Sometimes, the brain needs a break. Something of which we teachers are all probably guilty is giving out too much information, with too little time for the brain to process it all. If a band director decides to require all his students to play all of their major scales by the end of his first semester teaching, that might not be the best idea (depending on context – there’s that word again!). Just because we understand now how to effectively play and teach 12 major scales, that does not guarantee that the students’ brains can effectively process that much information to assure adequate skill and retention. One can often see this in a student teacher’s work, where he or she may try to teach a semester’s worth of music theory in one intense lesson. The human brain processes one concept at a time, and it needs time to process new information and make sense of it by connecting that information to previously learned information. Sometimes, what appears to be “learned really fast” is forgotten even faster.

Consider the following rehearsal design utilizing the ideas in this article:

  • Teach in 10-minute segments with each segment presenting one “big picture” idea. Consider working on any one movement or work for no more than 25 minutes at a time.
  • Teach the meaning of a musical work (or at least delve into it) before teaching the details.
  • Give the rehearsal plan at the beginning of the rehearsal so that students know where the new information fits in the overall picture.

Medina himself says, “Better attention always equals better learning. It improves retention of reading material, accuracy, and clarity in writing, math and science – every academic category that has ever been tested.” These are proven ideas for getting and keeping students’ attention, the first step in memory retention.

Once something is learned, how do we assure that the students (or we) keep the desired knowledge and skill? Most memories will disappear in minutes. Conversely, the memories that you can keep past those first fragile few minutes will actually strengthen over time. Medina’s Rule #6 “Remember to repeat” involves replicating information within the first few minutes, and then also again within a couple of hours. Without the essential repetition, the memory is lost.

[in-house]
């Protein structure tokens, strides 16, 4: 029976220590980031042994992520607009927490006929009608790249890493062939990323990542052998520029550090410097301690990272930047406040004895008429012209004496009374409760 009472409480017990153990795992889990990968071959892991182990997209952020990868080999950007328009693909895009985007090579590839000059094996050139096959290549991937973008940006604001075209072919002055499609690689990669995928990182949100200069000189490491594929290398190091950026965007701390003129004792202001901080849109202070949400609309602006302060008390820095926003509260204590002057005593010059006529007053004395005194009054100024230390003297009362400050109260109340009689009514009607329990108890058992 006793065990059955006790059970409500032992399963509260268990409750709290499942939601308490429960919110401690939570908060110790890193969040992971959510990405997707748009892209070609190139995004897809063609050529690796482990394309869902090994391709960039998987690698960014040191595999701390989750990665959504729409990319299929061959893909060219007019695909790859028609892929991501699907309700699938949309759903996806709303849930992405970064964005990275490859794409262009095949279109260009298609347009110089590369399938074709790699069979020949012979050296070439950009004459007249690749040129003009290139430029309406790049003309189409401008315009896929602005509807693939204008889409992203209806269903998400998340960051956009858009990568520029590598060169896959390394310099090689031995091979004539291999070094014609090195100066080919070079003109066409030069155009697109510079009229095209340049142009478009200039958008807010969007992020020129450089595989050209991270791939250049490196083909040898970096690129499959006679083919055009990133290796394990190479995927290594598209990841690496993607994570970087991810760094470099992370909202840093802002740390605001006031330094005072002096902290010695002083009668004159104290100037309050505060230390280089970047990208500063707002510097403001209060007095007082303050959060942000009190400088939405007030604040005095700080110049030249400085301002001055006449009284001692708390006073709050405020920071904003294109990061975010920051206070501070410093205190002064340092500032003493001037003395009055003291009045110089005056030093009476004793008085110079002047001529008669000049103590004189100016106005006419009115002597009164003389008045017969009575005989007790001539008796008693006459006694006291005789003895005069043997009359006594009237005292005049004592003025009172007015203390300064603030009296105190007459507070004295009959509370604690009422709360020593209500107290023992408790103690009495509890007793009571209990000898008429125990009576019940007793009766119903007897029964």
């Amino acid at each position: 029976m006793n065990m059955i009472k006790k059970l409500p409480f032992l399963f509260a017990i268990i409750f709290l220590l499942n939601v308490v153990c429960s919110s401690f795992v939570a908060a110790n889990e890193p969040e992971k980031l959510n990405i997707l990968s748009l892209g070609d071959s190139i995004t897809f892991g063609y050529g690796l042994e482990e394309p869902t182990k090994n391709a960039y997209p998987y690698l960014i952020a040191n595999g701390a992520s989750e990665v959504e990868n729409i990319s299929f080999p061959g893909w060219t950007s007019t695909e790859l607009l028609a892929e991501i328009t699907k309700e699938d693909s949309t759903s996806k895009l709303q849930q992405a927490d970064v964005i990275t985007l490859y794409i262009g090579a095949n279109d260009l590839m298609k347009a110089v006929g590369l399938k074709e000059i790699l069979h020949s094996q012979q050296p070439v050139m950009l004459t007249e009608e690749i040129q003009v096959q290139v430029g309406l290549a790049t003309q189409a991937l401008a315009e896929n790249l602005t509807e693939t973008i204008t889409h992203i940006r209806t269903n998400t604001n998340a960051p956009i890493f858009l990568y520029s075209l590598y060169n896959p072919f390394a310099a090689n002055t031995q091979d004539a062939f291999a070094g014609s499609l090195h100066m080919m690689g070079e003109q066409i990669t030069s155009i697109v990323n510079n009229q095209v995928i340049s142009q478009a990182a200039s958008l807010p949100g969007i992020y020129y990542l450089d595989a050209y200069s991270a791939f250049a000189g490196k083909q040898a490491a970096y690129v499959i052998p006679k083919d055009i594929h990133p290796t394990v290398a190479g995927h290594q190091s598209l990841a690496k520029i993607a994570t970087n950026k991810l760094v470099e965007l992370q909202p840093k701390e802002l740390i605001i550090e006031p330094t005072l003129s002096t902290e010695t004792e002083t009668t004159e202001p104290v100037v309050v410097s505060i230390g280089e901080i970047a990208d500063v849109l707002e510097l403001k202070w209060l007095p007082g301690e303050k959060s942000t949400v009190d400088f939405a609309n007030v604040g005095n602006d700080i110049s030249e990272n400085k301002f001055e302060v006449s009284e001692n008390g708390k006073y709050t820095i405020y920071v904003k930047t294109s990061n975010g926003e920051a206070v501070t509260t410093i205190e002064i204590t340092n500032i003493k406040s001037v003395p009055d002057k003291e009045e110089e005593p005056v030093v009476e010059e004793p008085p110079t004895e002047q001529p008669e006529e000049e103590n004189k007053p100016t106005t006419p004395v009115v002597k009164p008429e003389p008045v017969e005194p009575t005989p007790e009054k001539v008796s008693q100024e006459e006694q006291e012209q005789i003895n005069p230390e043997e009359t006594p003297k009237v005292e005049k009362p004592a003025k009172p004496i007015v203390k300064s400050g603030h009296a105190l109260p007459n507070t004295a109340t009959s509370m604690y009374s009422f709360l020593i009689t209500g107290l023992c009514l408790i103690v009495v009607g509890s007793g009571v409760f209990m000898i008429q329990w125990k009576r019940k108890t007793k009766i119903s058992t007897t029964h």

Consider the following rehearsal considerations for long-term memory:

  • Present new information gradually, in multiple ways, and repeat at regular intervals. Begin in the warm-up and transfer to the rehearsal.
  • Provide opportunity for practice and repetition of the new idea at regularly timed intervals within a rehearsal.
  • Return to previously learned material expecting the need to provide opportunity for more repetition near the end of a rehearsal.
  • egin a rehearsal expecting to return to previously learned material, and the need to provide opportunity for more repetition.
  • Give the students the tools and knowledge on how to practice for long-term memory.

If you are a teacher-in-a-hurry (and who among us is not?), then it appears to take an extra measure of patience and self-discipline on our part to allow the process to run its course. Maybe it’s not the-tortoise-and-the-hare, but the requisite short-term patience becomes long-term reward for both students and instructors.

We will visit more of the 12 rules in the next installment – particularly brain rule 5: “Repeat to Remember,” and see how that can affect our teaching to benefit our students and our programs. As a reminder, check out Medina’s website at, which includes an introductory video, and all manner of information presented in ways consistent with the actual brain rules.

Joseph Allison is the director of Bands and coordinator of Conducting Studies at Eastern Kentucky University.  He is also a co-founder of The Marching Roundtable (  Prior to these positions, Dr. Allison was the director of Bands and Orchestras at Sumter (S.C.) High School, where his program became the first internationally to be honored by the John Philip Sousa Foundation as laureates of both the Sudler Flag of Honor for concert excellence and the Sudler Shield for marching achievement. Allison maintains an active international schedule of clinics and adjudications in the concert, marching, and jazz activities. He can be reached at [email protected] or [email protected].

Erin Wehr has taught music education for Eastern Kentucky University, the University of Missouri, and the University of Iowa. She has also directed elementary and secondary instrumental music programs in Iowa and Illinois, taught general music, and holds Orff certification. Wehr has served as a clinician, adjudicator, and guest conductor for elementary and secondary music programs, drum and bugle corps, and adult and community music groups.